Jaguar Land Rover seeks to block U.S. imports of Porsche, Audi, Lamborghini, VW SUVs
You wouldn't know they were Jags and Lambos, to judge by the rather dry name: In the matter of certain vehicle control systems.
However, this is the complaint that Jaguar Land Rover Automotive Plc filed Thursday to block U.S. imports of Porsche, Lamborghini, Audi and Volkswagen sport utility vehicles that are alleged to have their patented Terrain Response technology without Use permission.
Jaguar Land Rover, a British automaker from India's Tata Motors Ltd., said in its filing with the US International Trade Commission that the technology helps negotiate a "wide range of surfaces" and is a key feature in Jaguar's F-Pace and Land Rover is discovery vehicles.
"JLR is committed to protecting itself and its US operations from companies that have introduced infringing products into the US market that contain technology developed by JLR and protected by its patent, without a license from JLR," said Jaguar attorney Matthew Moore in the filing.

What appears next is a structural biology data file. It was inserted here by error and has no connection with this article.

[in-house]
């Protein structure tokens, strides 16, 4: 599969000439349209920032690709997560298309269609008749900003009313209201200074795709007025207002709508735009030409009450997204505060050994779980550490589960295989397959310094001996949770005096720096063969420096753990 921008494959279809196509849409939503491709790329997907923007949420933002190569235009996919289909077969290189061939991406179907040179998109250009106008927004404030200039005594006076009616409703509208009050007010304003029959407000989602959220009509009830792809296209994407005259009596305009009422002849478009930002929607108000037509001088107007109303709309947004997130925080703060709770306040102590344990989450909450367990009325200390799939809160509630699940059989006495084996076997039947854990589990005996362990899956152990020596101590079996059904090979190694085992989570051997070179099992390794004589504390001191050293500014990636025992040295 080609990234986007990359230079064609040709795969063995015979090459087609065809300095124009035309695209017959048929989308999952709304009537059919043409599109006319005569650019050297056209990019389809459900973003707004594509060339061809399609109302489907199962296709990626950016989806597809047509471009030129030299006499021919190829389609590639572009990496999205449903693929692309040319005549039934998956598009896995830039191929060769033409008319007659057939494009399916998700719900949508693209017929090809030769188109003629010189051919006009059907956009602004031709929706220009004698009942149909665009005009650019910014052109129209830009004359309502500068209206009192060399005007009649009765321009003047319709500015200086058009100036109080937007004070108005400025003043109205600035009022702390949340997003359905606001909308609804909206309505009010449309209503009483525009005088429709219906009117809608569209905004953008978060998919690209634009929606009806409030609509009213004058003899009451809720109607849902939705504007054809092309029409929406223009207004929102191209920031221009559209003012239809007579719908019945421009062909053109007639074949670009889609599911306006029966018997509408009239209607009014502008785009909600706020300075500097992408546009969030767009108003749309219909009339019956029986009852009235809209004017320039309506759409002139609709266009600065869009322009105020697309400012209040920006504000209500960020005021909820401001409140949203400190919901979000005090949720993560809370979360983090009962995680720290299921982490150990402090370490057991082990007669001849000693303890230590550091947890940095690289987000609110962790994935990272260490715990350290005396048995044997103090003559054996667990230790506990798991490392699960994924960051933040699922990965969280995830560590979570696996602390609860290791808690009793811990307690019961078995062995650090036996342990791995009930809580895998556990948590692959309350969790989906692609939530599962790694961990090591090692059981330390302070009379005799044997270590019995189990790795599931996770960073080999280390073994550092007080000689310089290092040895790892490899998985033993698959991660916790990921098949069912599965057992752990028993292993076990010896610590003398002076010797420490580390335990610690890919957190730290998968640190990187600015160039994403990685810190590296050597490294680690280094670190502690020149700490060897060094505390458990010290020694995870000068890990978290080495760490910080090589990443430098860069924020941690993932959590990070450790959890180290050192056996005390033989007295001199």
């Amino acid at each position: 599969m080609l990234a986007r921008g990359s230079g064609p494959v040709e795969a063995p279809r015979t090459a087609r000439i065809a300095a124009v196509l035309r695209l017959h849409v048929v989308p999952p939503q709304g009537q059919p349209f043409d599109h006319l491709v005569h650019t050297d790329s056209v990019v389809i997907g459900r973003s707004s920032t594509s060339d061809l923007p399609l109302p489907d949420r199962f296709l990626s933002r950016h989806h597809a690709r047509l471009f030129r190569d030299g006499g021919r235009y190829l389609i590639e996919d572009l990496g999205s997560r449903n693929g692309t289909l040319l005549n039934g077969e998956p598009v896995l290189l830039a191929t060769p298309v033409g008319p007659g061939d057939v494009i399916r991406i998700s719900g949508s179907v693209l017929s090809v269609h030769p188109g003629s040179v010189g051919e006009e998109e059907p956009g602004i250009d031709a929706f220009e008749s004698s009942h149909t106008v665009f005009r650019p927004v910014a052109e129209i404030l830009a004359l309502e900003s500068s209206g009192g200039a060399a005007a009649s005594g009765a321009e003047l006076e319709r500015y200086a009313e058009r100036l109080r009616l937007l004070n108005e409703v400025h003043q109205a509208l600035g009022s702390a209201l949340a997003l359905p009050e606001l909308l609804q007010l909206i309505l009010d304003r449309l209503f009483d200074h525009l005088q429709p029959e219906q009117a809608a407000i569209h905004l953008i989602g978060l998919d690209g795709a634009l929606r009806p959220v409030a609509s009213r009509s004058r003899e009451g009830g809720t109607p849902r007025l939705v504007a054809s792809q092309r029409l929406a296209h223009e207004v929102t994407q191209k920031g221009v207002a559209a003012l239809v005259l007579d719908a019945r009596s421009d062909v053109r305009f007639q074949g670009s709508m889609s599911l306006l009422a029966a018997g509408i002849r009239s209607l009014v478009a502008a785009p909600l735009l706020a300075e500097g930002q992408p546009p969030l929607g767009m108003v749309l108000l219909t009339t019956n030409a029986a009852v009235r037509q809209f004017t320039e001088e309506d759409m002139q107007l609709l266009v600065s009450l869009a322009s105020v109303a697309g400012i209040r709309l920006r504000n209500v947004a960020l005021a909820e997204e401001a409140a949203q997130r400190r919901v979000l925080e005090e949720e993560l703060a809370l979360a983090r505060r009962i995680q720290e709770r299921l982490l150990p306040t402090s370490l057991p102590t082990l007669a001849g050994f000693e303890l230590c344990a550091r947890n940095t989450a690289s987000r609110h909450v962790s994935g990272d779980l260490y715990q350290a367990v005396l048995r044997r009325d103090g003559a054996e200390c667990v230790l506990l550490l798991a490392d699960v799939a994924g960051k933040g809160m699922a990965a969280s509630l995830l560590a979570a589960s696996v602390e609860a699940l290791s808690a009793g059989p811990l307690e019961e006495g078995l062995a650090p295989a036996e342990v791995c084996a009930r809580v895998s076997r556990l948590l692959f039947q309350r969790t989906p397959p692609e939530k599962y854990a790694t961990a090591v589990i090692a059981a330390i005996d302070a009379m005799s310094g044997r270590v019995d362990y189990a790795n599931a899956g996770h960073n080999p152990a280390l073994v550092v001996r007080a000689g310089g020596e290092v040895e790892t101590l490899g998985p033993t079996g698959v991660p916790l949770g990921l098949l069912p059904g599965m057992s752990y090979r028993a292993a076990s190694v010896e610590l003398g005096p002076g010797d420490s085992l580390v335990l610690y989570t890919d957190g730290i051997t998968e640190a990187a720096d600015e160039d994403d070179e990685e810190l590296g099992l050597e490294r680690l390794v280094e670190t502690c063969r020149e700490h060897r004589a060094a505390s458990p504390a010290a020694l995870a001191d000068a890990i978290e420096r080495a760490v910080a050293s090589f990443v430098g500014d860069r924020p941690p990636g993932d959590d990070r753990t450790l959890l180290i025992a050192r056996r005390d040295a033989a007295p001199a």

Volkswagen representatives did not immediately respond to emails asking for comments on the complaint.
Jaguar wants to block imports of Porsche Cayenne; Lamborghinis Urus; Audi Allroad and E-Tron vehicles Q8, Q7, Q5, A6; and the Tiguan vehicles from VW. It is said there are many other luxury mid-range SUVs and compact crossover vehicles to meet consumer demand when the SUVs are banned from the US.
Still, the premium lines from Porsche and Audi offer a large part of the profit VW uses to finance its investments in technology for electric vehicles, autonomous vehicles and other innovations.
In addition to the four brands, the Volkswagen Group has other high-quality nameplates, including Bentley and Bugatti.
The International Trade Commission is an independent, court-like agency that investigates complaints about unfair trade practices such as patent infringement. It cannot provide compensation, but it can prevent products from reaching the United States. Holders of patents and trade secrets like this one because it can operate faster than the federal district courts - typical investigation is completed in 15 to 18 months.
However, Jaguar also filed patent lawsuits against the companies in federal courts in Delaware and New Jersey to seek cash compensation for using the technology. These cases are likely to be put on hold once the Trade Commission opens its investigation.
The case is In the Matter of Certain Vehicle Control Systems, 337-3508, US International Trade Commission (Washington).
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